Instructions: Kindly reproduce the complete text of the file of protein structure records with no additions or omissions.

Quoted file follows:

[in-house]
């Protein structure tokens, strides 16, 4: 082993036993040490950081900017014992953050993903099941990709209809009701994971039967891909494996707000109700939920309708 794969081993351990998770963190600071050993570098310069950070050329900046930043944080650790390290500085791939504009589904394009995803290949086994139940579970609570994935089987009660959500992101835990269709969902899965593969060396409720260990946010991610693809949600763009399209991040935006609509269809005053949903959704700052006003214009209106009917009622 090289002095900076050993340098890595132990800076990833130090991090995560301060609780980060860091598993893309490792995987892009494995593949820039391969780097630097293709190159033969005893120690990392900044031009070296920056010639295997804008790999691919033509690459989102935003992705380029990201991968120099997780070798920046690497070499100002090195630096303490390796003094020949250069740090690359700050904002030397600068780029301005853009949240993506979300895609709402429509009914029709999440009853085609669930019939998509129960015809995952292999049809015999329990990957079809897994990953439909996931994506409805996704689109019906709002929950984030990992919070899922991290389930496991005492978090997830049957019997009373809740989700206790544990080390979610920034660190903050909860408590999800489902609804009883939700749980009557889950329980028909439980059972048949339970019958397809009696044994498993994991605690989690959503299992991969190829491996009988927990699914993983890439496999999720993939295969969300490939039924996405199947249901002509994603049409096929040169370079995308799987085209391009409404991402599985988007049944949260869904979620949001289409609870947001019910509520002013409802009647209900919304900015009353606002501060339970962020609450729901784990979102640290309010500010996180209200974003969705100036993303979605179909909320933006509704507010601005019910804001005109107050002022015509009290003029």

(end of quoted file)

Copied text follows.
[in-house]
């Protein structure tokens, strides 16, 4: 082993036993040490950081900017014992953050993903099941990709209809009701994971039967891909494996707000109700939920309708 794969081993351990998770963190600071050993570098310069950070050329900046930043944080650790390290500085791939504009589904394009995803290949086994139940579970609570994935089987009660959500992101835990269709969902899965593969060396409720260990946010991610693809949600763009399209991040935006609509269809005053949903959704700052006003214009209106009917009622 090289002095900076050993340098890595132990800076990833130090991090995560301060609780980060860091598993893309490792995987892009494995593949820039391969780097630097293709190159033969005893120690990392900044031009070296920056010639295997804008790999691919033509690459989102935003992705380029990201991968120099997780070798920046690497070499100002090195630096303490390796003094020949250069740090690359700050904002030397600068780029301005853009949240993506979300895609709402429509009914029709999440009853085609669930019939998509129960015809995952292999049809015999329990990957079809897994990953439909996931994506409805996704689109019906709002929950984030990992919070899922991290389930496991005492978090997830049957019997009373809740989700206790544990080390979610920034660190903050909860408590999800489902609804009883939700749980009557889950329980028909439980059972048949339970019958397809009696044994498993994991605690989690959503299992991969190829491996009988927990699914993983890439496999999720993939295969969300490939039924996405199947249901002509994603049409096929040169370079995308799987085209391009409404991402599985988007049944949260869904979620949001289409609870947001019910509520002013409802009647209900919304900015009353606002501060339970962020609450729901784990979102640290309010500010996180209200974003969705100036993303979605179909909320933006509704507010601005019910804001005109107050002022015509009290003029």